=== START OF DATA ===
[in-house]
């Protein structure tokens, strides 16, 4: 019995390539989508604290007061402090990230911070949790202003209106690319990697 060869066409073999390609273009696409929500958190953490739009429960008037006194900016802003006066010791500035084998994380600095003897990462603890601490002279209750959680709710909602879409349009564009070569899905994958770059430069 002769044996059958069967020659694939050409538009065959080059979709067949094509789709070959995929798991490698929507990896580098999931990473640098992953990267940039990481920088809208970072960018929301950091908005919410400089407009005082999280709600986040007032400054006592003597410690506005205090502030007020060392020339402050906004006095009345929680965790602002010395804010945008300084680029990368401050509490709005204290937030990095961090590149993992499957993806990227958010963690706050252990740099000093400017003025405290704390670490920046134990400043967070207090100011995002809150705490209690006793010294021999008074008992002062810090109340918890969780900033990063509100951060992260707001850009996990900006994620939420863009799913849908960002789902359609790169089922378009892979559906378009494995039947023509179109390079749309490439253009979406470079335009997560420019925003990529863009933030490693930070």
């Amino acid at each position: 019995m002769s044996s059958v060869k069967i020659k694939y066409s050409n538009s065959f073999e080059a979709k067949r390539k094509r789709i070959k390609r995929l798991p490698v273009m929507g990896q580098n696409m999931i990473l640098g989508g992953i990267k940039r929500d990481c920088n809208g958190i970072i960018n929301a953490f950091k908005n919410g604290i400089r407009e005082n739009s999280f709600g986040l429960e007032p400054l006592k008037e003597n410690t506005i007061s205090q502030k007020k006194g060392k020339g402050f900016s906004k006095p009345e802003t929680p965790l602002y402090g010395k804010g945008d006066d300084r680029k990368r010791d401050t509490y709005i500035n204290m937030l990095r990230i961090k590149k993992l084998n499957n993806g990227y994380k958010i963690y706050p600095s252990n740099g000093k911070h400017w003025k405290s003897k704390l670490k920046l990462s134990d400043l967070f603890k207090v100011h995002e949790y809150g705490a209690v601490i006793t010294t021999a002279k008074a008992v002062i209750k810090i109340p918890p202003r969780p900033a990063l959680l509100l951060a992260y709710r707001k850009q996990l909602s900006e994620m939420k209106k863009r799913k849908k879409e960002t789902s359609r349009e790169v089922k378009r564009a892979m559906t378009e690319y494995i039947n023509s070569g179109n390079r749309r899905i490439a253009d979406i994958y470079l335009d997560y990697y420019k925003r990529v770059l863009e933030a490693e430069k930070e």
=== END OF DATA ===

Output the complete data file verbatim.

[in-house]
């Protein structure tokens, strides 16, 4: 019995390539989508604290007061402090990230911070949790202003209106690319990697 060869066409073999390609273009696409929500958190953490739009429960008037006194900016802003006066010791500035084998994380600095003897990462603890601490002279209750959680709710909602879409349009564009070569899905994958770059430069 002769044996059958069967020659694939050409538009065959080059979709067949094509789709070959995929798991490698929507990896580098999931990473640098992953990267940039990481920088809208970072960018929301950091908005919410400089407009005082999280709600986040007032400054006592003597410690506005205090502030007020060392020339402050906004006095009345929680965790602002010395804010945008300084680029990368401050509490709005204290937030990095961090590149993992499957993806990227958010963690706050252990740099000093400017003025405290704390670490920046134990400043967070207090100011995002809150705490209690006793010294021999008074008992002062810090109340918890969780900033990063509100951060992260707001850009996990900006994620939420863009799913849908960002789902359609790169089922378009892979559906378009494995039947023509179109390079749309490439253009979406470079335009997560420019925003990529863009933030490693930070």
């Amino acid at each position: 019995m002769s044996s059958v060869k069967i020659k694939y066409s050409n538009s065959f073999e080059a979709k067949r390539k094509r789709i070959k390609r995929l798991p490698v273009m929507g990896q580098n696409m999931i990473l640098g989508g992953i990267k940039r929500d990481c920088n809208g958190i970072i960018n929301a953490f950091k908005n919410g604290i400089r407009e005082n739009s999280f709600g986040l429960e007032p400054l006592k008037e003597n410690t506005i007061s205090q502030k007020k006194g060392k020339g402050f900016s906004k006095p009345e802003t929680p965790l602002y402090g010395k804010g945008d006066d300084r680029k990368r010791d401050t509490y709005i500035n204290m937030l990095r990230i961090k590149k993992l084998n499957n993806g990227y994380k958010i963690y706050p600095s252990n740099g000093k911070h400017w003025k405290s003897k704390l670490k920046l990462s134990d400043l967070f603890k207090v100011h995002e949790y809150g705490a209690v601490i006793t010294t021999a002279k008074a008992v002062i209750k810090i109340p918890p202003r969780p900033a990063l959680l509100l951060a992260y709710r707001k850009q996990l909602s900006e994620m939420k209106k863009r799913k849908k879409e960002t789902s359609r349009e790169v089922k378009r564009a892979m559906t378009e690319y494995i039947n023509s070569g179109n390079r749309r899905i490439a253009d979406i994958y470079l335009d997560y990697y420019k925003r990529v770059l863009e933030a490693e430069k930070e």